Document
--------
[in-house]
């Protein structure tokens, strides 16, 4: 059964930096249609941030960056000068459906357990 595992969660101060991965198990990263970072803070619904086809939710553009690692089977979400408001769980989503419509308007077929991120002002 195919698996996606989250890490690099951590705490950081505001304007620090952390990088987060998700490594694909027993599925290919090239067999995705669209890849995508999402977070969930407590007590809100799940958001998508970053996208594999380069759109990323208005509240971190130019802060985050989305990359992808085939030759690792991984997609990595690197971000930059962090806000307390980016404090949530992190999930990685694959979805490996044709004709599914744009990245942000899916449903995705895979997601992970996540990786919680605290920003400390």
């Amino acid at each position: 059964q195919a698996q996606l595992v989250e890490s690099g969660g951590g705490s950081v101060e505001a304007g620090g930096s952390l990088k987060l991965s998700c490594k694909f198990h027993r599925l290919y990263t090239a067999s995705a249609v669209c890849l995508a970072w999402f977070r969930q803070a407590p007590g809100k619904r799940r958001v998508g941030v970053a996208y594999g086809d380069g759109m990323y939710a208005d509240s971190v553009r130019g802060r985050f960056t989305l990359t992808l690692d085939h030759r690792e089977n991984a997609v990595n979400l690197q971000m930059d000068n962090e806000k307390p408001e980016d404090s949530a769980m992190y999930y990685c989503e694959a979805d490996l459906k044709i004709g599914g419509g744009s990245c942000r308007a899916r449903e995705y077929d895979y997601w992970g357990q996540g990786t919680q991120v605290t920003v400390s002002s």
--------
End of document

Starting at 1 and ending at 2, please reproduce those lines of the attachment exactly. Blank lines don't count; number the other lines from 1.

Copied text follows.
[in-house]
């Protein structure tokens, strides 16, 4: 059964930096249609941030960056000068459906357990 595992969660101060991965198990990263970072803070619904086809939710553009690692089977979400408001769980989503419509308007077929991120002002 195919698996996606989250890490690099951590705490950081505001304007620090952390990088987060998700490594694909027993599925290919090239067999995705669209890849995508999402977070969930407590007590809100799940958001998508970053996208594999380069759109990323208005509240971190130019802060985050989305990359992808085939030759690792991984997609990595690197971000930059962090806000307390980016404090949530992190999930990685694959979805490996044709004709599914744009990245942000899916449903995705895979997601992970996540990786919680605290920003400390």